- Belmadi, N.; Midoux, P.; Loyer, P.; Passirani, C.; Pichon, C.; Le Gall, T.; Jaffres, P.-A.; Lehn, P.; Montier, T. Synthetic vectors for gene delivery: An overview of their evolution depending on routes of administration. Biotechnol. J. 2015, 10, 1370–1389, doi:10.1002/biot.201400841.
- Ia, P.; Sc, H.; Dr, G. Non-viral vectors in cystic fibrosis gene therapy: Recent developments and future prospects. Expert Opin. Biol. Ther. 2009, 9, 991–1003.
- Alton, E.W.; Armstrong, D.K.; Ashby, D.; Bayfield, K.J.; Bilton, D.; Bloomfield, E.V.; Boyd, A.C.; Brand, J.; Buchan, R.; Cal-cedo, R.; et al. A Randomised, Double-Blind, Placebo-Controlled Trial of Repeated Nebulisation of Non-Viral Cystic Fibrosis Trans-membrane Conductance Regulator (CFTR) Gene Therapy in Patients with Cystic Fibrosis. Efficacy and Mechanism Evaluation; NIHR Journals Library: Southampton, UK, 2016.
- d’Angelo, I.; Conte, C.; La Rotonda, M.I.; Miro, A.; Quaglia, F.; Ungaro, F. Improving the efficacy of inhaled drugs in cystic fibrosis: Challenges and emerging drug delivery strategies. Adv. Drug Deliv. Rev. 2014, 75, 92–111, doi:10.1016/j.addr.2014.05.008.
- Ibrahim, M.; Verma, R.; Garcia-Contreras, L. Inhalation drug delivery devices: Technology update. Med. Devices (Auckland, NZ) 2015, 8, 131–139, doi:10.2147/MDER.S48888.
- Cheng, Y.S. Mechanisms of Pharmaceutical Aerosol Deposition in the Respiratory Tract. AAPS PharmSciTech 2014, 15, 630–640, doi:10.1208/s12249-014-0092-0.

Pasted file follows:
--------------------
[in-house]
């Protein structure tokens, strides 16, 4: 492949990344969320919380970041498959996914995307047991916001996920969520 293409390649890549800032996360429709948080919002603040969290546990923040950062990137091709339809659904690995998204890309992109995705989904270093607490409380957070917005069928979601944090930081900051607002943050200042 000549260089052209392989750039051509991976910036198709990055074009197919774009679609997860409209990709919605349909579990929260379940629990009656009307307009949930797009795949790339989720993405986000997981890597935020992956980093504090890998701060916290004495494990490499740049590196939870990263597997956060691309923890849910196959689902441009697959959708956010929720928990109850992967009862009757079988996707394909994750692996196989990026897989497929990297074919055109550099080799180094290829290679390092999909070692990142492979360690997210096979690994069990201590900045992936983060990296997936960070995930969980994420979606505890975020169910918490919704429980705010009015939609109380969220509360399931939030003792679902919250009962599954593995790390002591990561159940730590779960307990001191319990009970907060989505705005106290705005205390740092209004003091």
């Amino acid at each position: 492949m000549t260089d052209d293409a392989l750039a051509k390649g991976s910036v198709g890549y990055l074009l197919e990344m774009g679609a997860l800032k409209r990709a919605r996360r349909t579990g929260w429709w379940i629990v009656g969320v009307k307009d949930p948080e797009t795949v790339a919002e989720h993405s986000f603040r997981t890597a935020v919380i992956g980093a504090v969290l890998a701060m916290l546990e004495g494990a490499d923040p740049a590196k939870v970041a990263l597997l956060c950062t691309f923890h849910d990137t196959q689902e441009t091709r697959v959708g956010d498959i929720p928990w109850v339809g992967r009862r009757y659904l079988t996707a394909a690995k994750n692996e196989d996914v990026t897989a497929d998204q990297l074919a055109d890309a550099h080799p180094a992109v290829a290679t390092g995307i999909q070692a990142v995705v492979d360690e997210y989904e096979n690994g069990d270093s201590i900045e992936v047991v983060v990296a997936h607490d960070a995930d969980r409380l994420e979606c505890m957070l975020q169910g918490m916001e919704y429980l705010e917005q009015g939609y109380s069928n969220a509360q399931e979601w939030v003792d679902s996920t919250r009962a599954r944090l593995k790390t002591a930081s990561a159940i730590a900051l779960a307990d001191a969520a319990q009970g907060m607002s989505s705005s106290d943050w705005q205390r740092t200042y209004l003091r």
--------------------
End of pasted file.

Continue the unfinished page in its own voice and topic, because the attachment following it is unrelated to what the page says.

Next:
- Audus, K.L.; Bartel, R.L.; Hidalgo, I.J.; Borchardt, R.T. The Use of Cultured Epithelial and Endothelial Cells for Drug Transport and Metabolism Studies. Pharm. Res. 1990, 7, 435–451, doi:10.1023/A:1015800312910.
- Ehrhardt, C.; Laue, M.; Kim, K.-J. In Vitro Models of the Alveolar Epithelial Barrier. In: Ehrhardt C., Kim KJ. (eds) Drug Ab-sorption Studies. Biotechnology: Pharmaceutical Aspects, vol VII. Springer, Boston, MA., USA, 2008; pp. 258–282, ISBN 978-0-387-74901-3.
- Byron, P.R.; Patton, J.S. Drug delivery via the respiratory tract. J. Aerosol Med. 1994, 7, 49–75, doi:10.1089/jam.1994.7.49.
- Resnier, P.; Mottais, A.; Sibiril, Y.; Le Gall, T.; Montier, T. Challenges and Successes Using Nanomedicines for Aerosol Deliv-ery to the Airways. Curr. Gene Ther. 2016, 16, 34–46.
- Qiu, Y.; Man, R.C.H.; Liao, Q.; Kung, K.L.K.; Chow, M.Y.T.; Lam, J.K.W. Effective mRNA pulmonary delivery by dry pow-der formulation of PEGylated synthetic KL4 peptide. J. Control. Release 2019, 314, 102–115, doi:10.1016/j.jconrel.2019.10.026.
- Griesenbach, U.; Alton, E.W.F.W. Gene transfer to the lung: Lessons learned from more than 2 decades of CF gene therapy. Adv. Drug Deliv. Rev. 2009, 61, 128–139, doi:10.1016/j.addr.2008.09.010.